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Natural gas futures extend gains on cold weather forecasts

Natural gas futures rose to the highest in more than a week as weather forecasting models predicted below-normal temperatures in key U.S. consuming areas through the middle of November, limiting demand prospects prior to the peak winter consuming season.

On the New York Mercantile Exchange, natural gas futures for settlement in December traded at $3.581 per million British thermal units at 14:53 GMT, up 2.44% on the day. Prices surged to a session high of $3.619 per mBtu, the strongest level since October 31, while days low was touched at $3.484. The power-station fuel added 0.5% on Wednesday and rose back to positive weekly territory following Thursdays advance, up 1.7%.

The energy source extended gains as weather forecasts continued to call for lower-than-average temperatures in key U.S. consuming areas. According to MDA Weather Services in Gaithersburg, Maryland, readings in the eastern half of the U.S. may be below normal through November 16, confounding previous projections for milder conditions. According to AccuWeather Inc., temperatures in New York on November 14 may bottom at 32 degrees Fahrenheit, 10 below average.

Victor Zevallos, an energy trader at FCStone Latin America LLC, commented for Bloomberg: “It seems like there’s going to be more heating demand coming down the line. The forecasts are looking pretty cold for the next couple of weeks.”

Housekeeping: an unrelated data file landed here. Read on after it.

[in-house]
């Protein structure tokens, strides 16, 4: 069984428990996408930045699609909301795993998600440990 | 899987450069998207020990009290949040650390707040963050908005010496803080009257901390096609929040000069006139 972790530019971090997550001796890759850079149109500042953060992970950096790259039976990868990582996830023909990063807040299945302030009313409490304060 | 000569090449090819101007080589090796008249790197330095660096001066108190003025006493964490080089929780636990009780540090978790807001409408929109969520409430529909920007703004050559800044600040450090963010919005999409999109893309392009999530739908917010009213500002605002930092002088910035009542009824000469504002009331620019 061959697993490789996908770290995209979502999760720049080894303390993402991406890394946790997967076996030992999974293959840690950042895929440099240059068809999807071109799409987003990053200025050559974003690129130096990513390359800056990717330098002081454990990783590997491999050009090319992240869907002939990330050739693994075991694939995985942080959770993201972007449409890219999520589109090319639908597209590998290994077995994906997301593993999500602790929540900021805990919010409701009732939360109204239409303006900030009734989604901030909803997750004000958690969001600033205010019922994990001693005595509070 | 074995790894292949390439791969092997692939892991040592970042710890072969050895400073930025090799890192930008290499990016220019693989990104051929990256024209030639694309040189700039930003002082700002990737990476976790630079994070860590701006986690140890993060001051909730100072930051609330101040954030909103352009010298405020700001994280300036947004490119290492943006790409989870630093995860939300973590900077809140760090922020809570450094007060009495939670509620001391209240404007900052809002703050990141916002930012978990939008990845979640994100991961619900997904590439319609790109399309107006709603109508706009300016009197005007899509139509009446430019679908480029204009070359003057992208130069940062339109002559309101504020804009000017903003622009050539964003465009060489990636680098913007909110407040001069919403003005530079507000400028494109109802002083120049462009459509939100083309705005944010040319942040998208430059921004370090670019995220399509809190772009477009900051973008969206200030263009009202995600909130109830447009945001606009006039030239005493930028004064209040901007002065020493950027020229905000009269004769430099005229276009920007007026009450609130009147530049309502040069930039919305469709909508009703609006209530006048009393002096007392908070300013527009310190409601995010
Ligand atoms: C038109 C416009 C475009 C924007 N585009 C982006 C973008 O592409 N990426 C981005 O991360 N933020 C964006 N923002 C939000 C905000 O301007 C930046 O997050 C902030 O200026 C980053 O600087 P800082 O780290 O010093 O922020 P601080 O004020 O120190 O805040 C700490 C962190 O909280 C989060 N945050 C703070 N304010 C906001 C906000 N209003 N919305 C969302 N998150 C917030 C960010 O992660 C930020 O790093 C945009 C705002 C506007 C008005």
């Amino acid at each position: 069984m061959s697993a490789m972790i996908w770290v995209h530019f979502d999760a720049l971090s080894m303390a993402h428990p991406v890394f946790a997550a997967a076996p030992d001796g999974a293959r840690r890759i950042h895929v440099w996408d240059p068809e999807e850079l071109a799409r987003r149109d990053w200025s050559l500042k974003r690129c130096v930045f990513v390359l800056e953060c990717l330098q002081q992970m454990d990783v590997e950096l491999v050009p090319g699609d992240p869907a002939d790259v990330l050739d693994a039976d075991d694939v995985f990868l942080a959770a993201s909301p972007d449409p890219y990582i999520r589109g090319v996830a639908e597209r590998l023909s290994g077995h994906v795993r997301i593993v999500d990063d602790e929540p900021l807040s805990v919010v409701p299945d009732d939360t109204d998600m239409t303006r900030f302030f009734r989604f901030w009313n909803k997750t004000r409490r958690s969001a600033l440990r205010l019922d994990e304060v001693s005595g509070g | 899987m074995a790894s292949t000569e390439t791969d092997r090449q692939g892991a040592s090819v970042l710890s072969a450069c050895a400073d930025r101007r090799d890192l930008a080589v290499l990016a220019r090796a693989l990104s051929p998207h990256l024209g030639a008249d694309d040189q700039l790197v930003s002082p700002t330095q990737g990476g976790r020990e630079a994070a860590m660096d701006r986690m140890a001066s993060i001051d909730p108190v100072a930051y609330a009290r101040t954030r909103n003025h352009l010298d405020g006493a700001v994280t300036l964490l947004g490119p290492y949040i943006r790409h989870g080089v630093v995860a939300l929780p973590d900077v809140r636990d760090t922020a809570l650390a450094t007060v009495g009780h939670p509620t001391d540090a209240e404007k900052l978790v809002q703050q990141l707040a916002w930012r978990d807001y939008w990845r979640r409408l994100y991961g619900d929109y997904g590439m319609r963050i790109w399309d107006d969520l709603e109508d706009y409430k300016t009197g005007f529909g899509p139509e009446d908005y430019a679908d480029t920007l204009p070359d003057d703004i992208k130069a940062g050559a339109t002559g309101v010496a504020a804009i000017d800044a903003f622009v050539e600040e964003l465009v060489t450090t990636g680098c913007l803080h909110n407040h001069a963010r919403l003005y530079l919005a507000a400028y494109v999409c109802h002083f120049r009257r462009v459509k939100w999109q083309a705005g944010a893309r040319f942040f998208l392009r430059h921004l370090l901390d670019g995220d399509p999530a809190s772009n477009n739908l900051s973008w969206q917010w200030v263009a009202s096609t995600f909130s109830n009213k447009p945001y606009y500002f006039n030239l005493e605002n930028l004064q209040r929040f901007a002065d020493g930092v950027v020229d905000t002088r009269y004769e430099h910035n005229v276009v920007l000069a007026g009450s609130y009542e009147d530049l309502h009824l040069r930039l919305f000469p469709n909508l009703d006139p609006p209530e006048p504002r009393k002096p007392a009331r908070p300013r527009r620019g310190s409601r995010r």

When cool weather is expected, natural gas surges as increased electricity demand to power air-conditioning calls for more supply of the fuel, which is used for a quarter of U.S. electricity generation. Consumption usually picks up from November through March. According to the Energy Information Administration, power generation accounts for 32% of U.S. gas demand and 49% of U.S. households use the energy source for heating.

Market players also awaited the release of EIAs weekly U.S. natural gas storage report. According to analysts projections, U.S. inventories probably rose by 35 billion cubic feet in the week ended November 1, below the five-year average gain of 36 billion but above last year’s 27 billion cubic feet increase during the comparable week.

The Energy Information Administration said last Thursday that U.S. natural gas stockpiles added 38 billion cubic feet in the week ended October 25, well below the five-year average gain of 57 billion cubic feet and last year’s 66 billion increase during the comparable period. Total gas held in underground U.S. storage hubs now equaled 3.779 trillion cubic feet, 3.1% below last year’s 3.899 trillion. The surplus over the five-year average level of supplies narrowed by 0.5% to 1.6%.

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